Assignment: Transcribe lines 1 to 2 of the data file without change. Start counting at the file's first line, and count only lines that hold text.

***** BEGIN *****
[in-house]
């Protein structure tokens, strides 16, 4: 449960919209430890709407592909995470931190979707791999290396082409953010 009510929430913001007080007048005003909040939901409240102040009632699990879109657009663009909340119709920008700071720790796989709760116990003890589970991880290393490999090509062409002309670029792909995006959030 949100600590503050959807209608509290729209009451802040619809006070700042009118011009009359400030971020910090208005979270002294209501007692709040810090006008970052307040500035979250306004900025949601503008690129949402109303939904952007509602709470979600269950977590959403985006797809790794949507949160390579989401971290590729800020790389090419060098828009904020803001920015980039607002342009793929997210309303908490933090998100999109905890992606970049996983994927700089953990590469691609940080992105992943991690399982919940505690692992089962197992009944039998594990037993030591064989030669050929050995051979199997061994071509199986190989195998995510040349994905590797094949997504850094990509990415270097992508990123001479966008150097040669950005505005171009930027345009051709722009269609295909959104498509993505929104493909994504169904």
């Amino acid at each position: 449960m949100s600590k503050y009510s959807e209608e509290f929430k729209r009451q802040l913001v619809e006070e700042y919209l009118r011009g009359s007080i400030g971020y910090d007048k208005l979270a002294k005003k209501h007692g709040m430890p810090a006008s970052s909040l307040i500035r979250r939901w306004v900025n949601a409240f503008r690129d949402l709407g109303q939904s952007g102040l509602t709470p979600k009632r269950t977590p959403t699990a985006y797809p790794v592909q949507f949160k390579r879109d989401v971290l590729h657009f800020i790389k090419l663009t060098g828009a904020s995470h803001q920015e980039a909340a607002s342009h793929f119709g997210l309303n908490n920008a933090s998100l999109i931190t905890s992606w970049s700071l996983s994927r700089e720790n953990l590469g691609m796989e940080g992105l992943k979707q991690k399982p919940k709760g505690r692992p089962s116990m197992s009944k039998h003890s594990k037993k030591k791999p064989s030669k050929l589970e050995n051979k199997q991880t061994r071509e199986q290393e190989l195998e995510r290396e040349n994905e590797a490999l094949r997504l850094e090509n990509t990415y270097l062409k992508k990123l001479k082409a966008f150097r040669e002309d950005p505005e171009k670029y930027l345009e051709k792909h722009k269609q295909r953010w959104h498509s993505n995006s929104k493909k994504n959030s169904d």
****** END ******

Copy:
[in-house]
């Protein structure tokens, strides 16, 4: 449960919209430890709407592909995470931190979707791999290396082409953010 009510929430913001007080007048005003909040939901409240102040009632699990879109657009663009909340119709920008700071720790796989709760116990003890589970991880290393490999090509062409002309670029792909995006959030 949100600590503050959807209608509290729209009451802040619809006070700042009118011009009359400030971020910090208005979270002294209501007692709040810090006008970052307040500035979250306004900025949601503008690129949402109303939904952007509602709470979600269950977590959403985006797809790794949507949160390579989401971290590729800020790389090419060098828009904020803001920015980039607002342009793929997210309303908490933090998100999109905890992606970049996983994927700089953990590469691609940080992105992943991690399982919940505690692992089962197992009944039998594990037993030591064989030669050929050995051979199997061994071509199986190989195998995510040349994905590797094949997504850094990509990415270097992508990123001479966008150097040669950005505005171009930027345009051709722009269609295909959104498509993505929104493909994504169904």